Cloud seeding process to make it a sunny day on opening ceremony of 2008 Olympics

February 3rd, 2008 - 7:15 pm ICT by admin  

Washington, Feb 3 (ANI): In an attempt to overcome any weather disturbances during the opening ceremony of the 2008 summer Olympics to be held in Beijing, researchers in China are planning to seed any threatening clouds with chemicals, which would delay rainfall.

According to a report in Discovery News, this is being done to prevent rain from spoiling the opening ceremony of the mega sporting event.

“It would be nice if the experiment was run and published prior to the big day so it could be weighed on its scientific merits,” said Roscoe Braham, who pioneered weather modification experiments at the University of Chicago in the 1950s.

The benefits of this process are not limited to sporting events like the Olympics, and have far reaching implications.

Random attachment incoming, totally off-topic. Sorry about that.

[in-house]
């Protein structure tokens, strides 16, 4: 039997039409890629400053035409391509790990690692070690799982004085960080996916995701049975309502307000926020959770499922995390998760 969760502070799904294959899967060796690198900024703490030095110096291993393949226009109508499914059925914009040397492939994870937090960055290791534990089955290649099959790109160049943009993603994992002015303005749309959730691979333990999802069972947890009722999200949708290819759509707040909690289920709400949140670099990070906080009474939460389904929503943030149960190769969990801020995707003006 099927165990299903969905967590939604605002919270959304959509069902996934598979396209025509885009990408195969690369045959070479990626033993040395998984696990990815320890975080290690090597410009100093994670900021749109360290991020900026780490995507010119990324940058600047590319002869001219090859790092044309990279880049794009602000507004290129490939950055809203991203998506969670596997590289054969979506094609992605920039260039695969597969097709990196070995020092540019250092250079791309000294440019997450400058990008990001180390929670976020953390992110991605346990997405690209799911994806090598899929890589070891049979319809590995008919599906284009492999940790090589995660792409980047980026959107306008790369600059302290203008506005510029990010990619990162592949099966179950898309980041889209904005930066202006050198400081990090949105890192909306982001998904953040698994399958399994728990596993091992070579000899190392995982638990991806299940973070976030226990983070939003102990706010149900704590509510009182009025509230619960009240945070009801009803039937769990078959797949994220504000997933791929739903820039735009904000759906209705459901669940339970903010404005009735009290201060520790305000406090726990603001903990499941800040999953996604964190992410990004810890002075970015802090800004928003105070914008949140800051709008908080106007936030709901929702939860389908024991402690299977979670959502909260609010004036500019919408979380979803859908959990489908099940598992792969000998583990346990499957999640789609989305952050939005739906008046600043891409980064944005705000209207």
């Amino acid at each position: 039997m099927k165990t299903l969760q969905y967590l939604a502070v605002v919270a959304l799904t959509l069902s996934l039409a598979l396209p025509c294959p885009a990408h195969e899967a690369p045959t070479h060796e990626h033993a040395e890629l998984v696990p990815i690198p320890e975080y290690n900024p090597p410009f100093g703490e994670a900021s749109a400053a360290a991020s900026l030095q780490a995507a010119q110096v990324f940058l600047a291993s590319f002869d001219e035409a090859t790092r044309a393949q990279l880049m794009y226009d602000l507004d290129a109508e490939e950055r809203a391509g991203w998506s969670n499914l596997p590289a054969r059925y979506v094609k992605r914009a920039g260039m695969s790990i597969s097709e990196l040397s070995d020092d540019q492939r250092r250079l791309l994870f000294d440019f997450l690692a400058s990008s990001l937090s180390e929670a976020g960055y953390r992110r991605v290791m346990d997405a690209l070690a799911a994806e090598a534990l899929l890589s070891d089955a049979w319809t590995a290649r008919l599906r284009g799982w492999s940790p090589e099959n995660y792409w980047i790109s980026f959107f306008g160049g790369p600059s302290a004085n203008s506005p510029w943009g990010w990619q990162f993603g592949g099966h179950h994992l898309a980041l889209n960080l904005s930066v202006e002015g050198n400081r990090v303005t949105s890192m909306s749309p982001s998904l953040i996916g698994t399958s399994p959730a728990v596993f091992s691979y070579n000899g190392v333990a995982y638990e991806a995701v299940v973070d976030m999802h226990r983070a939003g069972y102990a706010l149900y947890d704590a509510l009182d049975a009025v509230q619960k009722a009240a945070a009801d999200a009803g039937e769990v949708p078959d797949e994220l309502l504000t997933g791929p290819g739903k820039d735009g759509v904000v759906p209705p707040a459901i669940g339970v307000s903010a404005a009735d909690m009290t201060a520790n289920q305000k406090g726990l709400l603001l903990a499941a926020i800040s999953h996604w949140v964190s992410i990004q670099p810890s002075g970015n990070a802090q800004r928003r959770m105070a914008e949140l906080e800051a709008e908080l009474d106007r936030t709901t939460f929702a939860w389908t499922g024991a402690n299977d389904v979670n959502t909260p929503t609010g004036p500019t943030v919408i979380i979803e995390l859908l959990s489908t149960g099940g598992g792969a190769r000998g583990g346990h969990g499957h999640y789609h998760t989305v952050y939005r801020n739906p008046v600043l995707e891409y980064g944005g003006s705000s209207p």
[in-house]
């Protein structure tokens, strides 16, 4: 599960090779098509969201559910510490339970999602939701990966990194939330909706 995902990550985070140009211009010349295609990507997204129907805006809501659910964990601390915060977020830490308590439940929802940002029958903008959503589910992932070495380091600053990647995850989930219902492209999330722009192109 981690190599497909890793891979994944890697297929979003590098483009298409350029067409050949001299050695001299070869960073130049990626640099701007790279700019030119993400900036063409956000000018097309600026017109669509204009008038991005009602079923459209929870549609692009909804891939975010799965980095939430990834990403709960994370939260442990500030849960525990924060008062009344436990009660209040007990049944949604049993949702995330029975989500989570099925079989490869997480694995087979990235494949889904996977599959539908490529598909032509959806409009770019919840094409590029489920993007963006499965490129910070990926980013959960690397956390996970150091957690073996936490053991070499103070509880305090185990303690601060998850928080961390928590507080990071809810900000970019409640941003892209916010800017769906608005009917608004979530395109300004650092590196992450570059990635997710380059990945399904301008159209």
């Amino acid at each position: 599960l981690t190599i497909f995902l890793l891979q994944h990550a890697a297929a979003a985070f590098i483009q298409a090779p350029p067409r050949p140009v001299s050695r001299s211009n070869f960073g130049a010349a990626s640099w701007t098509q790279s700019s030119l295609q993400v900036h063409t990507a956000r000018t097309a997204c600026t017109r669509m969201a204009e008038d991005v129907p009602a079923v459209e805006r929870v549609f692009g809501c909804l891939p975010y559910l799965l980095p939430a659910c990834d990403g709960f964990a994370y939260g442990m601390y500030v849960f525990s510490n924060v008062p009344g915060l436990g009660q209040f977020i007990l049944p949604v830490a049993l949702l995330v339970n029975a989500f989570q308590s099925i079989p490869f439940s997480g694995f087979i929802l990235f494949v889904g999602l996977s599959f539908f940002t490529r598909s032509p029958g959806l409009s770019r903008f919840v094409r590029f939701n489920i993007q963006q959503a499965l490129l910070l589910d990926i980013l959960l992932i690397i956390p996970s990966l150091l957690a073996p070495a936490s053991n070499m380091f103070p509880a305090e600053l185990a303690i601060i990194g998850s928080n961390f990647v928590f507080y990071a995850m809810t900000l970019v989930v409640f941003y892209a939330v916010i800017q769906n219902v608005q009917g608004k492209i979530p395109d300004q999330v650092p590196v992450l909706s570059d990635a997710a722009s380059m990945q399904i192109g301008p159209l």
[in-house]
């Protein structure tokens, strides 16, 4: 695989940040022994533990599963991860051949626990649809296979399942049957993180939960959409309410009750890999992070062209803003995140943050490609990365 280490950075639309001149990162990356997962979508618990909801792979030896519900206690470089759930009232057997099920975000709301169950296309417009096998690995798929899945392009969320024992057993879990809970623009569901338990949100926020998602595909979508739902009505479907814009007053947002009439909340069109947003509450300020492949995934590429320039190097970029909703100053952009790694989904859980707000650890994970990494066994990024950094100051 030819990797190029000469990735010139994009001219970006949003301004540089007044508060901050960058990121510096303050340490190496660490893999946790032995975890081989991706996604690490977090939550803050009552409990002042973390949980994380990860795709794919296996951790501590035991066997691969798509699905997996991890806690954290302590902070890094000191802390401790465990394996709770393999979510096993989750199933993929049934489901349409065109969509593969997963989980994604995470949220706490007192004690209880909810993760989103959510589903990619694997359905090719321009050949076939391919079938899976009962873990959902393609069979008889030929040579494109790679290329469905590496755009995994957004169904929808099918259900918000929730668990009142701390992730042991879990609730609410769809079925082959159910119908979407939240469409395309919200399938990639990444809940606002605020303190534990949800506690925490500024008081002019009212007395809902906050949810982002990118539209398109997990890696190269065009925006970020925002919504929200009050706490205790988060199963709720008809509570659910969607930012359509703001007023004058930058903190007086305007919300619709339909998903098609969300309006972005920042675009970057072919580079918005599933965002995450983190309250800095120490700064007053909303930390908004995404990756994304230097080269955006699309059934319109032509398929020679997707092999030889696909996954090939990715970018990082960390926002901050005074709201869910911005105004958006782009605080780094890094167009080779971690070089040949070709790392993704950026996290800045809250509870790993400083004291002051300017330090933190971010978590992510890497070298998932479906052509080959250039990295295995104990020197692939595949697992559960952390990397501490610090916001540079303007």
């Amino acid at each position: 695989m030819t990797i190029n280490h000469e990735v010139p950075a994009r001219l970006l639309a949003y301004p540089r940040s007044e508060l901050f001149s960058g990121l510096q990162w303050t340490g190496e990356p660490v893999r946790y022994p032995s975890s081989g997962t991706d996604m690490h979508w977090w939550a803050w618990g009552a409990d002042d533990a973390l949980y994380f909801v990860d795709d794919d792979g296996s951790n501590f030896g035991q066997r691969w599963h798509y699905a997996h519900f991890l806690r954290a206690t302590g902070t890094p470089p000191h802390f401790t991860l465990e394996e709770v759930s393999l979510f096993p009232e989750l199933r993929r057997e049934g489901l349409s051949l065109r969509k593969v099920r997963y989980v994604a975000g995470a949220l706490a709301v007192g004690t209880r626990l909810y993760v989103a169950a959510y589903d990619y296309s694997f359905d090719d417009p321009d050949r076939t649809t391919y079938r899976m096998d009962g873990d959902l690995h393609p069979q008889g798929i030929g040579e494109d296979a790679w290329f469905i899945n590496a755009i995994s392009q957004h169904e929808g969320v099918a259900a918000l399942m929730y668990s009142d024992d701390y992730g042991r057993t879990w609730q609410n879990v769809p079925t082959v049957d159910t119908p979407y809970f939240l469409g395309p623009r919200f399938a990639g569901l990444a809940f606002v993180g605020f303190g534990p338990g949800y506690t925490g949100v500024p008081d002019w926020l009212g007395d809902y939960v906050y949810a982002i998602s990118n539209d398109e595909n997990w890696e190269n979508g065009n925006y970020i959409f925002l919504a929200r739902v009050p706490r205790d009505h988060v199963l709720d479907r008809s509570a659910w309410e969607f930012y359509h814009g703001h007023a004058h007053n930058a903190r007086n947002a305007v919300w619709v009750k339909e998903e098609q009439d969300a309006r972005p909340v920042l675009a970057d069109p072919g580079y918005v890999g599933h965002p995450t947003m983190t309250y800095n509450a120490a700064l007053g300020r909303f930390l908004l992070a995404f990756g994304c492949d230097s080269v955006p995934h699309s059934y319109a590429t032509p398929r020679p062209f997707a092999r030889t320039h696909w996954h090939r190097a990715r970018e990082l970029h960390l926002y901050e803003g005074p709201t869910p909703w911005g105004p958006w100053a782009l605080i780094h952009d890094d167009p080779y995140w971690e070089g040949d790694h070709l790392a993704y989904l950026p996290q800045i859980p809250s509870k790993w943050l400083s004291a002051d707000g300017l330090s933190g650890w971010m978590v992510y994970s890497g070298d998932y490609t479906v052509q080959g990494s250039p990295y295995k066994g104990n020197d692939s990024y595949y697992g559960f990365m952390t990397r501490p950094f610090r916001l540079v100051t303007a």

Weather modification programs like these have been around for more than 50 years, with California and 10 western states in the United States regularly lacing clouds with various substances to increase snow and rain.

A March 2007 study for the California Energy Commission by the U.S. Bureau of Reclamation found that cloud-seeding programs statewide produced 300,000 to 400,000 acre-feet of water annually.

The water, mostly in the form of melted snow, benefits agriculture and the state’s hydroelectric power industry. It also augments recreational and municipal supplies.

To make or mitigate rain, target clouds are injected with chemicals such as silver iodide, which has a crystalline structure almost identical to ice, or with dry ice, which changes the clouds’ structure.

“Dry ice is most effective. You just crush it up and spew it out. A hole will develop in the cloud within about 10 minutes,” said Braham. (ANI)

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